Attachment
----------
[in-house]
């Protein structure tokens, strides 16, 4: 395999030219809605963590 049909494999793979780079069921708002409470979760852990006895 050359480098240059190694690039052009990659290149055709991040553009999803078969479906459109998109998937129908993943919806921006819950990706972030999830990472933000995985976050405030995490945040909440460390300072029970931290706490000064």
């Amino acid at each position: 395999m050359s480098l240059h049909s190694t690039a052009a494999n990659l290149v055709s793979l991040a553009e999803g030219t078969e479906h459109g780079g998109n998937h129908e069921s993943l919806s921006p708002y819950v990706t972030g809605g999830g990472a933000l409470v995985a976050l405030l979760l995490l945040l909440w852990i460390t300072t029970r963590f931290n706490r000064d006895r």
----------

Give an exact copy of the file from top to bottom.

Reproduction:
[in-house]
């Protein structure tokens, strides 16, 4: 395999030219809605963590 049909494999793979780079069921708002409470979760852990006895 050359480098240059190694690039052009990659290149055709991040553009999803078969479906459109998109998937129908993943919806921006819950990706972030999830990472933000995985976050405030995490945040909440460390300072029970931290706490000064």
């Amino acid at each position: 395999m050359s480098l240059h049909s190694t690039a052009a494999n990659l290149v055709s793979l991040a553009e999803g030219t078969e479906h459109g780079g998109n998937h129908e069921s993943l919806s921006p708002y819950v990706t972030g809605g999830g990472a933000l409470v995985a976050l405030l979760l995490l945040l909440w852990i460390t300072t029970r963590f931290n706490r000064d006895r």